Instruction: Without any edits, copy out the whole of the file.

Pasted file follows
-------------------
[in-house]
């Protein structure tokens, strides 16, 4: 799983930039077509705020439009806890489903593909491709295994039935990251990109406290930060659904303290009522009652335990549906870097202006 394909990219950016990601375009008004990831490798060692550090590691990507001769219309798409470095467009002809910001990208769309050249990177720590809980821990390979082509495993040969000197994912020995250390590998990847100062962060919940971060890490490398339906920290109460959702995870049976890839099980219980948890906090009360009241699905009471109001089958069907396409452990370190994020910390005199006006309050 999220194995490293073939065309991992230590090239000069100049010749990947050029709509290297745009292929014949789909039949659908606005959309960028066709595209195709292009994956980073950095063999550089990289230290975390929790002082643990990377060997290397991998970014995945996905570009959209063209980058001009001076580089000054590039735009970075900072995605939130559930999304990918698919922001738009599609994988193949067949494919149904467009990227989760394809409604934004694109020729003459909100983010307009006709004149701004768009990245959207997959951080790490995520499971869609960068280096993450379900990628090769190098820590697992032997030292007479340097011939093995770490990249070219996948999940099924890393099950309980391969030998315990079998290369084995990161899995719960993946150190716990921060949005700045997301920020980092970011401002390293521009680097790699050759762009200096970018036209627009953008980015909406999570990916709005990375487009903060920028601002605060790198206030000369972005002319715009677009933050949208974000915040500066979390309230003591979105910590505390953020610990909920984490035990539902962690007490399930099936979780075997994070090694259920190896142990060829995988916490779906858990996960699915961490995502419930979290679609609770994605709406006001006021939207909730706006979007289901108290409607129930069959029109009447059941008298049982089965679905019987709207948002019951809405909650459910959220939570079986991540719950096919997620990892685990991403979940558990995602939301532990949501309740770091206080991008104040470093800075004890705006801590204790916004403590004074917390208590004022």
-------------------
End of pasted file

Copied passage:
[in-house]
């Protein structure tokens, strides 16, 4: 799983930039077509705020439009806890489903593909491709295994039935990251990109406290930060659904303290009522009652335990549906870097202006 394909990219950016990601375009008004990831490798060692550090590691990507001769219309798409470095467009002809910001990208769309050249990177720590809980821990390979082509495993040969000197994912020995250390590998990847100062962060919940971060890490490398339906920290109460959702995870049976890839099980219980948890906090009360009241699905009471109001089958069907396409452990370190994020910390005199006006309050 999220194995490293073939065309991992230590090239000069100049010749990947050029709509290297745009292929014949789909039949659908606005959309960028066709595209195709292009994956980073950095063999550089990289230290975390929790002082643990990377060997290397991998970014995945996905570009959209063209980058001009001076580089000054590039735009970075900072995605939130559930999304990918698919922001738009599609994988193949067949494919149904467009990227989760394809409604934004694109020729003459909100983010307009006709004149701004768009990245959207997959951080790490995520499971869609960068280096993450379900990628090769190098820590697992032997030292007479340097011939093995770490990249070219996948999940099924890393099950309980391969030998315990079998290369084995990161899995719960993946150190716990921060949005700045997301920020980092970011401002390293521009680097790699050759762009200096970018036209627009953008980015909406999570990916709005990375487009903060920028601002605060790198206030000369972005002319715009677009933050949208974000915040500066979390309230003591979105910590505390953020610990909920984490035990539902962690007490399930099936979780075997994070090694259920190896142990060829995988916490779906858990996960699915961490995502419930979290679609609770994605709406006001006021939207909730706006979007289901108290409607129930069959029109009447059941008298049982089965679905019987709207948002019951809405909650459910959220939570079986991540719950096919997620990892685990991403979940558990995602939301532990949501309740770091206080991008104040470093800075004890705006801590204790916004403590004074917390208590004022």